The drums are another consequence of the band’s choice of mix too. Considering the band play at faster paces for the majority of the album it comes to no surprise that we receive so many blast beats. However, the multitude of blast beats here does nothing to quench our desire to hear blistering devastation from the drums; the Tom-Tom strikes are exquisitely enhanced so we feel each impact that follows suit and what’s more, the clarity that the drums have been given thanks to the band’s instrumental dynamic has resulted in a momentum that is never given the opportunity to die down even when the intensity lessens. The odd inclusion of gravity blasts and a cleverly positioned bass drumming within the mix also enables us to pick on more than is immediately in our faces without the drums feeling overcrowded. We’re treated to the right amount of obliteration.
What gives this album its additional power is how its duration doesn’t just feel like it’s moving from track to track. Each song you find here feels like a miniature journey from beginning to end, not merely of the full album but of the individual tracks also. Experiencing each song feels like a joy because you momentarily forget you’re listening to another song, and you slowly embrace the methodical yet organic nature that is the respective track’s structure. You forget that there’s a band playing, and simply tune in to what the music is giving you. You feel all the highs and lows, the avenues and meanderings the songwriting takes you and just bask effortlessly into this churning maelstrom the band present to you, yet it’s something coherent. You’re never at risk of drowning in the band’s scope or songwriting, strictly speaking the band continuously prop your head just above the water so you’re never overwhelmed by what you’re feeling but can thoroughly feel the full force of what they’re bringing unto you.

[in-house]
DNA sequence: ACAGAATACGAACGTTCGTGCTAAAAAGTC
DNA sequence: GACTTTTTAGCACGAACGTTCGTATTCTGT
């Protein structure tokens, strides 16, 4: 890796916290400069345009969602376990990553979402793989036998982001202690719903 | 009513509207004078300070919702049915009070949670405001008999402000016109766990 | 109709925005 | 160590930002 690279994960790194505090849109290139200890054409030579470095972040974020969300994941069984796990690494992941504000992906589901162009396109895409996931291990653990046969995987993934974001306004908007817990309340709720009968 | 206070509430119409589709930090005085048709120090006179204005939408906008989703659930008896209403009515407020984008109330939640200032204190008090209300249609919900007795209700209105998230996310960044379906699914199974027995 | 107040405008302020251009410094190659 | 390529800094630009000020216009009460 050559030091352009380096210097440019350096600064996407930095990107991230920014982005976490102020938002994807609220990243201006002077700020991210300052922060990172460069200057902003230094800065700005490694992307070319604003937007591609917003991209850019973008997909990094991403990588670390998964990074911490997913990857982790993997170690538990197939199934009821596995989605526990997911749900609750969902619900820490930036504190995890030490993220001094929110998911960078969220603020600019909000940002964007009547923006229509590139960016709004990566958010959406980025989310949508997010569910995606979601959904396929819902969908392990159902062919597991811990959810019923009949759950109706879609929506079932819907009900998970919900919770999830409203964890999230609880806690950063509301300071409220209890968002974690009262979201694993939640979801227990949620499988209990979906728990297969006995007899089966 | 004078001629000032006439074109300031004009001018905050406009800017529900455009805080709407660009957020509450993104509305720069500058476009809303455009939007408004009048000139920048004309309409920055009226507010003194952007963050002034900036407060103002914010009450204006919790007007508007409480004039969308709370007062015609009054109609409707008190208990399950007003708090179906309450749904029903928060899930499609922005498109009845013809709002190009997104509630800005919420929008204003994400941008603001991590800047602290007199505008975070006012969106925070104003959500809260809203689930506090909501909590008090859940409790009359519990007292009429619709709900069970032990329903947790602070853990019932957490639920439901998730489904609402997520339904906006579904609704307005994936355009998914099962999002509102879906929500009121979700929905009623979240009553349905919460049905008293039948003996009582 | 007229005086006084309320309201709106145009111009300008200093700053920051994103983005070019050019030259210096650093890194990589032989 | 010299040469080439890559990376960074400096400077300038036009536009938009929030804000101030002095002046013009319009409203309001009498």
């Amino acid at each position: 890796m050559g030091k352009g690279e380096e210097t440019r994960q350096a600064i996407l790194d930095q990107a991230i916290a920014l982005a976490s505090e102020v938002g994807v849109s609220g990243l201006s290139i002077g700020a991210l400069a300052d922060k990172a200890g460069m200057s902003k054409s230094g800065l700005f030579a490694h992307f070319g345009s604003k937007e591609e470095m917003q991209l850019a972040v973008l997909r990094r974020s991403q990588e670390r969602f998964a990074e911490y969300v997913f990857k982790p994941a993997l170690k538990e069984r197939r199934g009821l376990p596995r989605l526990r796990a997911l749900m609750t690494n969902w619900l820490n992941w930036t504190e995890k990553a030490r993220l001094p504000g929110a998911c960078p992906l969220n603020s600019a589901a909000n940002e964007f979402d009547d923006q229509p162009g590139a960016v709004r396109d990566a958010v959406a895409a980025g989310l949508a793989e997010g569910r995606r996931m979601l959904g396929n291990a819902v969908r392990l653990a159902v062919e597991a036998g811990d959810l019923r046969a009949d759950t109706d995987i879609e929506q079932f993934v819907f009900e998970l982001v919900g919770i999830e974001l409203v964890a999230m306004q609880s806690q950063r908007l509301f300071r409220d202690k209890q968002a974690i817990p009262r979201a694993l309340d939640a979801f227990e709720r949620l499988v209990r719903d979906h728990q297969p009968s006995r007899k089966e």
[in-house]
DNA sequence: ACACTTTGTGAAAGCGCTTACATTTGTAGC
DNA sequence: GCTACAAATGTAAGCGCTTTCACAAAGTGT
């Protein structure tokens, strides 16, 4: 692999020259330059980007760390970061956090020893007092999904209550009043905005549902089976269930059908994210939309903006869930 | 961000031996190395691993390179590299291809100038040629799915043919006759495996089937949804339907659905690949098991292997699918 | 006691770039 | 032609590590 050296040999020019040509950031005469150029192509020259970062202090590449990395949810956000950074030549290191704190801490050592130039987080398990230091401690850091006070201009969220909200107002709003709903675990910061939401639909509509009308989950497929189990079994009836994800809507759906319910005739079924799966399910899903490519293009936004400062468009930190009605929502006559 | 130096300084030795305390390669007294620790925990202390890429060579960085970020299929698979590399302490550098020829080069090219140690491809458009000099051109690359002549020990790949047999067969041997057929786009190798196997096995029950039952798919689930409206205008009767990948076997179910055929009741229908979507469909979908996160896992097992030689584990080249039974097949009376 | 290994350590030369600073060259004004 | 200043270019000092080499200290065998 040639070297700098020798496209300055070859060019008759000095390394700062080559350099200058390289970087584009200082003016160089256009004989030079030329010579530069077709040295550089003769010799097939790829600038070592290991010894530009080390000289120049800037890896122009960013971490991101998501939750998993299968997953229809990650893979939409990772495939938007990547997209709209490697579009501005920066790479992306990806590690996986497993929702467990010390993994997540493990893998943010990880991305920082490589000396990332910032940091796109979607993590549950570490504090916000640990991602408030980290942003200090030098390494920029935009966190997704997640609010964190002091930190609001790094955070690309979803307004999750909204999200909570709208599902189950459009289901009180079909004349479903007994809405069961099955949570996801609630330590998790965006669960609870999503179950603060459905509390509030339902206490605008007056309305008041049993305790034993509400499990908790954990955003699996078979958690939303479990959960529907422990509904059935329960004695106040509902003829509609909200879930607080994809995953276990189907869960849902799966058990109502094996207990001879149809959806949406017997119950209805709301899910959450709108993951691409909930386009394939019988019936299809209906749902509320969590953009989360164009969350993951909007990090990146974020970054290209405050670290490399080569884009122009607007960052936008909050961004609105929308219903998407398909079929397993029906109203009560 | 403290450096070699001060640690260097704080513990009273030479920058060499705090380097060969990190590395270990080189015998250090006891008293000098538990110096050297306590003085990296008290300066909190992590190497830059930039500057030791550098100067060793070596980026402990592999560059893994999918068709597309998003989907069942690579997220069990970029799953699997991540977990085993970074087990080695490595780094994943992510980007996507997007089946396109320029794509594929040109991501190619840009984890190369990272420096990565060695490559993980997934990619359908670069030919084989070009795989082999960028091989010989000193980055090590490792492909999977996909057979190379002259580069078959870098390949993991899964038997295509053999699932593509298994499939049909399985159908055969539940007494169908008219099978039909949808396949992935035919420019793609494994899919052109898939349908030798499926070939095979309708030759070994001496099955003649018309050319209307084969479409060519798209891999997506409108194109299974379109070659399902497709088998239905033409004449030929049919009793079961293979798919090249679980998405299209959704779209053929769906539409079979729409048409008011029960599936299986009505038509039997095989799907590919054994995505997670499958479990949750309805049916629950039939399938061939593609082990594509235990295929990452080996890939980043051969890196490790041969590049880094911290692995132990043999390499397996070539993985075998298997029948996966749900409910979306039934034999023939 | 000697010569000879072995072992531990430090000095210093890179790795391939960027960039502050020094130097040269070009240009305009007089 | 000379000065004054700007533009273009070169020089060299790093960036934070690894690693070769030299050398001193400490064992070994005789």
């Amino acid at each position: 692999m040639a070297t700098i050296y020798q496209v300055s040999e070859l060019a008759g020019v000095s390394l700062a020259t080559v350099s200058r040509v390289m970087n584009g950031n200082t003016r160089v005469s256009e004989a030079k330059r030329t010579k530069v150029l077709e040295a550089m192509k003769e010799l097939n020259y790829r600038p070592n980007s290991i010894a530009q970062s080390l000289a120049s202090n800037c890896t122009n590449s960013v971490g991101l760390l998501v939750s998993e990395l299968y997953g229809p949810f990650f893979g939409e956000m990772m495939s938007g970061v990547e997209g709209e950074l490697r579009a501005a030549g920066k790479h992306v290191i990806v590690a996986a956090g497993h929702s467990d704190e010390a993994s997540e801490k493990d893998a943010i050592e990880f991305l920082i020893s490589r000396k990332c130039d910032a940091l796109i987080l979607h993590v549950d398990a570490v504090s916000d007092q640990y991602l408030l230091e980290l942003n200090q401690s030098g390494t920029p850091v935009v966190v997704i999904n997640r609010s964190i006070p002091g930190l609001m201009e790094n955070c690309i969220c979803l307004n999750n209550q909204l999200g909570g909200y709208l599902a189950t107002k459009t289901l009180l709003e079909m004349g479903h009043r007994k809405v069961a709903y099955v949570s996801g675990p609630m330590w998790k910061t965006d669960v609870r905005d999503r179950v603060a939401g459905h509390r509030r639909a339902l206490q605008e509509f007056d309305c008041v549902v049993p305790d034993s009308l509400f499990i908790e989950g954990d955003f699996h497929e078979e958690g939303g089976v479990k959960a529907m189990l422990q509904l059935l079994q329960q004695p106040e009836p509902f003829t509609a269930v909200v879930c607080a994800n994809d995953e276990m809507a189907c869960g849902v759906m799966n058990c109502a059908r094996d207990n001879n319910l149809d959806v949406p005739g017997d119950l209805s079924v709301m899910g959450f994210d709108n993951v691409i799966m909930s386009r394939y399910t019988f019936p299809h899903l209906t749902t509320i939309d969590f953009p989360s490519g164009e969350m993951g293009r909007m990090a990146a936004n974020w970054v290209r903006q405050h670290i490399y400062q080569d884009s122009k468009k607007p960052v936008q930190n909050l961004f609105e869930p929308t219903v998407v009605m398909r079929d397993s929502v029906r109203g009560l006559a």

In conclusion, this is without a doubt a very strong album. To me, All That Was Promised feels like Hath distilled the best aspects of Of Rot And Ruin (which in itself was an exemplary record), took their songwriting that extra step further into complexity and intensity, and then crafted what we’ve got here. This is a shining example of how a band can move forward and hone their craft without making their previous releases lesser through hindsight. All That Was Promised feels like a natural evolution for what Hath can offer us and in places here and there, they excel beyond even what their grandest pieces of their debut record gave us. An extraordinary album that leaves us consistently excited for the next upcoming song because of the individual journey we’re taken on through each ensuing track. Powerful yet coherent. Grandiose yet intimate. Intense yet digestible. Hath have outdone themselves truly once more. If they keep this up, they’ll seriously make a name for themselves.